Your milestones will vary depending on where you are in your blogging journey. Here are some common ones:
- Build an engaged and loyal fan base who share and comment on your posts
- Reach your first 1,000 email subscribers
- Consistently earn $5k/month
Your strategy may need to adapt as you hit each important milestone, so it’s a good idea to revisit your content plan after you hit each one.
2) Get to Know Your Audience Inside and Out
Every decision with your blog must begin with your readers. You’ve got to consider their likes, dislikes, and needs, as well as their dreams, desires, fears, and frustrations.
If you’re tempted to ignore this step, assuming you know everything there is to know about your audience, don’t. This is the glue that makes everything work.
Some common, helpful advice for getting to know your ideal readers well is to develop personas. Here’s how blog and business writing coach Henneke describes the relationship you should have with your ideal reader:
When describing your ideal reader, don’t just think about demographics like age, gender, income, education, and family circumstances. Do you know what he dreams of achieving? And what keeps her awake at 3am?”
(To find out more about getting to know your readers better than they know themselves, go here, here, and here.)
Once you’ve got a strong handle on who your audience is, you can use that information to guide your content strategy.
3) Design Your Content Conveyor Belt
Your content plan will serve as a “conveyor belt” to help you move your audience along the various steps in the journey that leads you both to your goals.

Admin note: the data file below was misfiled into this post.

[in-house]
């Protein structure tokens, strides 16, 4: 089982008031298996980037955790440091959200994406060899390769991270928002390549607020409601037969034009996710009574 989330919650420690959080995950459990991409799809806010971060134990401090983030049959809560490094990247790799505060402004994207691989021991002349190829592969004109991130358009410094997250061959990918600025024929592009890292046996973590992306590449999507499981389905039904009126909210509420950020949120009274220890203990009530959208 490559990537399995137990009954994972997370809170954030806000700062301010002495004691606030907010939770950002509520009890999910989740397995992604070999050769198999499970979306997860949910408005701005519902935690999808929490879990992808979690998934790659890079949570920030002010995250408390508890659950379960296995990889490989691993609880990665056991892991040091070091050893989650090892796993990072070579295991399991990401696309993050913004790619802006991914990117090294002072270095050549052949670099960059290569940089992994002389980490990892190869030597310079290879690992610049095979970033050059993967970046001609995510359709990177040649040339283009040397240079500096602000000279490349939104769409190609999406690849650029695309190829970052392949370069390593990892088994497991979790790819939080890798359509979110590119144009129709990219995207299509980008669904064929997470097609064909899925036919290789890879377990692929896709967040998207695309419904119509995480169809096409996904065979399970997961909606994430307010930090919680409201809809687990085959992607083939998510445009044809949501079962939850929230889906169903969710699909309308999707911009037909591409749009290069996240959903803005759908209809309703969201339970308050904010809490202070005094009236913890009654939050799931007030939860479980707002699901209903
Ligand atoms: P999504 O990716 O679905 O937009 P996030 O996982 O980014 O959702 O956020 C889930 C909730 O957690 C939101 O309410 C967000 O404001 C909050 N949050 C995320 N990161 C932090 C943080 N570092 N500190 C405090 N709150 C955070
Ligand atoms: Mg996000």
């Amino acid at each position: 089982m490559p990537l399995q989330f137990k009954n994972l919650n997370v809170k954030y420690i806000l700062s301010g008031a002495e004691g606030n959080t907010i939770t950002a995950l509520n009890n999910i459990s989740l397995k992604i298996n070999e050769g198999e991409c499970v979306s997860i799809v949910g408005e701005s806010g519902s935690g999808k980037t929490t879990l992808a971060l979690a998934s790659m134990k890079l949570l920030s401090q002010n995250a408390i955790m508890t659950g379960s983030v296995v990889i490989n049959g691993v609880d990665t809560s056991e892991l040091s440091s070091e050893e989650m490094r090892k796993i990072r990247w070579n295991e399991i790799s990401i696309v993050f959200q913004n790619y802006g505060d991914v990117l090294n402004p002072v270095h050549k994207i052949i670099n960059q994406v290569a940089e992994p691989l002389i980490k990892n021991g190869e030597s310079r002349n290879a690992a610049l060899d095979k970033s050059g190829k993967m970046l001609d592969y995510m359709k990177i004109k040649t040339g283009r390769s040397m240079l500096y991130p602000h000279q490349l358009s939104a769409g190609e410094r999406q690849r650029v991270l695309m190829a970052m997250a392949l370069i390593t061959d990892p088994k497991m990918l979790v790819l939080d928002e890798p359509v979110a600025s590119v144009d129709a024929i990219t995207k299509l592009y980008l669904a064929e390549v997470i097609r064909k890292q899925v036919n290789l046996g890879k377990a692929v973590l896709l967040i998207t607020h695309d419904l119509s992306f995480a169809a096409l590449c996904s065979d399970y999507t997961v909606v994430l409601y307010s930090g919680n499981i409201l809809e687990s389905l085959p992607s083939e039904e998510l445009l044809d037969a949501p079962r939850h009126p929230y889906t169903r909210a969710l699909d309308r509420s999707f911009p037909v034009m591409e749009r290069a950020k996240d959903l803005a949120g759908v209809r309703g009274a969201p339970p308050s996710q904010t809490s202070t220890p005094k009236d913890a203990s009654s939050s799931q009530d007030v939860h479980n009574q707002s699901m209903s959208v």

Here are the typical stages you need to move your audience through:
To effectively move your readers from phase to phase, use the knowledge uncovered in the previous stage to answer the following question:
Because when you think about everything you publish not simply as “content” but as a catalyst for a specific change, your approach to blogging will shift.
Great content transforms your readers. And that transformation should progress both you and your audience toward your respective goals. That’s why every piece of content you publish needs to have a purpose.
To induce this change, you need to know what issues are dominating your readers’ thoughts, as well as what they need to move to the next step with you. This will help you determine what type of content to give them.
Matching the right content to where your audience is on their journey with you is critical to helping you get results.
Here’s an example of what types of content works for the various stages:
And here’s an example of that playing out in the real world.
In this guest post on The Change Blog, international best-selling author Stephen Guise uniquely addressed a common burning pain of his ideal reader: getting in shape. As a result, he was able to turn thousands of strangers into readers.
By offering a free chapter of his book on mini-habits, the strategy he wrote about in his guest post, Stephen was able to convert a good number of those new readers into subscribers for his blog.
Every Tuesday morning when he sends an email to his list, he works to turn those subscribers into loyal fans by continuing to address topics that interest them.
And some of those fans become customers whenever he releases a new book or reminds them of other books and courses he has available that are in line with their needs.
4) Determine the Optimal Format for Your Content
When deciding what content to give your audience, you’ll also have to determine the best format.
There are basic choices such as the medium: i.e., text, audio, or video. But there are tons of other considerations too, including length, use of images, and even if your blog post should be a listicle, case study, or tear jerker.